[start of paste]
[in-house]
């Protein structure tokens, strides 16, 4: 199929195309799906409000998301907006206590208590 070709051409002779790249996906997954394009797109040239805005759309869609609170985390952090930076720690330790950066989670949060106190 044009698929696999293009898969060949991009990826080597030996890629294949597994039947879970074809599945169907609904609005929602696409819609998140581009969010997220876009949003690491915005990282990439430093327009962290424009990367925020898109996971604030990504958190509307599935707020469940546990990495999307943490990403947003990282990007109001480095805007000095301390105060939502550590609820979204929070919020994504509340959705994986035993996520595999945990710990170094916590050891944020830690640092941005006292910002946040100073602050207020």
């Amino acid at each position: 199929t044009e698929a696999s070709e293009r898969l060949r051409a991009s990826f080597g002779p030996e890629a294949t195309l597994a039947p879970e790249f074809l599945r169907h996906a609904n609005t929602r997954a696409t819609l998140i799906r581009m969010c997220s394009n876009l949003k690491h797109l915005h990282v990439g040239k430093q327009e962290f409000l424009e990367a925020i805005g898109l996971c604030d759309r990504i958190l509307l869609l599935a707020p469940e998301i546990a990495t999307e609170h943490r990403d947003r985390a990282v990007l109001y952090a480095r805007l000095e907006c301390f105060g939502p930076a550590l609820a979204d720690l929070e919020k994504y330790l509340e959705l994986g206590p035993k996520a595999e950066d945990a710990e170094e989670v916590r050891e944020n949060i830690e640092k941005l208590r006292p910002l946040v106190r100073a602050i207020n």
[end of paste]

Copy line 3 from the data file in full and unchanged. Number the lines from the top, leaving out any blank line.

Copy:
């Amino acid at each position: 199929t044009e698929a696999s070709e293009r898969l060949r051409a991009s990826f080597g002779p030996e890629a294949t195309l597994a039947p879970e790249f074809l599945r169907h996906a609904n609005t929602r997954a696409t819609l998140i799906r581009m969010c997220s394009n876009l949003k690491h797109l915005h990282v990439g040239k430093q327009e962290f409000l424009e990367a925020i805005g898109l996971c604030d759309r990504i958190l509307l869609l599935a707020p469940e998301i546990a990495t999307e609170h943490r990403d947003r985390a990282v990007l109001y952090a480095r805007l000095e907006c301390f105060g939502p930076a550590l609820a979204d720690l929070e919020k994504y330790l509340e959705l994986g206590p035993k996520a595999e950066d945990a710990e170094e989670v916590r050891e944020n949060i830690e640092k941005l208590r006292p910002l946040v106190r100073a602050i207020n």